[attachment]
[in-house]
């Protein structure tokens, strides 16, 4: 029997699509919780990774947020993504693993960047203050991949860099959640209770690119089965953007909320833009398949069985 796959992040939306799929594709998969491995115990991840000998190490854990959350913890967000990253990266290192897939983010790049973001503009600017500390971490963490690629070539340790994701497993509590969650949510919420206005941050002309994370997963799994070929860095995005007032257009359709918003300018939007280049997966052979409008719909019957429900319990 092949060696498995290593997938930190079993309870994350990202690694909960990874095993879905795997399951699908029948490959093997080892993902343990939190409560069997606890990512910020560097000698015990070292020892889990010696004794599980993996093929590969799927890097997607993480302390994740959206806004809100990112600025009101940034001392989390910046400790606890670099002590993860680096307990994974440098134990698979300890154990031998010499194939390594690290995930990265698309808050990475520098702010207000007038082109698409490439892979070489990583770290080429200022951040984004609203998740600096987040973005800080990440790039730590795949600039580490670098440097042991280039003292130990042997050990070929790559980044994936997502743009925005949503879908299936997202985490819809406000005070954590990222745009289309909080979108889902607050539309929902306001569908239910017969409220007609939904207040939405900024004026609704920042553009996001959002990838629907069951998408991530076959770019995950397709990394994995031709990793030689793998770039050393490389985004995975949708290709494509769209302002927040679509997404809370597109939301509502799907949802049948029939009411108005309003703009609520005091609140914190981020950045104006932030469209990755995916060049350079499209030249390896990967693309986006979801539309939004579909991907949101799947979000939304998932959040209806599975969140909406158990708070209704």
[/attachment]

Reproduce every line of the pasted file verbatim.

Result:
[in-house]
């Protein structure tokens, strides 16, 4: 029997699509919780990774947020993504693993960047203050991949860099959640209770690119089965953007909320833009398949069985 796959992040939306799929594709998969491995115990991840000998190490854990959350913890967000990253990266290192897939983010790049973001503009600017500390971490963490690629070539340790994701497993509590969650949510919420206005941050002309994370997963799994070929860095995005007032257009359709918003300018939007280049997966052979409008719909019957429900319990 092949060696498995290593997938930190079993309870994350990202690694909960990874095993879905795997399951699908029948490959093997080892993902343990939190409560069997606890990512910020560097000698015990070292020892889990010696004794599980993996093929590969799927890097997607993480302390994740959206806004809100990112600025009101940034001392989390910046400790606890670099002590993860680096307990994974440098134990698979300890154990031998010499194939390594690290995930990265698309808050990475520098702010207000007038082109698409490439892979070489990583770290080429200022951040984004609203998740600096987040973005800080990440790039730590795949600039580490670098440097042991280039003292130990042997050990070929790559980044994936997502743009925005949503879908299936997202985490819809406000005070954590990222745009289309909080979108889902607050539309929902306001569908239910017969409220007609939904207040939405900024004026609704920042553009996001959002990838629907069951998408991530076959770019995950397709990394994995031709990793030689793998770039050393490389985004995975949708290709494509769209302002927040679509997404809370597109939301509502799907949802049948029939009411108005309003703009609520005091609140914190981020950045104006932030469209990755995916060049350079499209030249390896990967693309986006979801539309939004579909991907949101799947979000939304998932959040209806599975969140909406158990708070209704």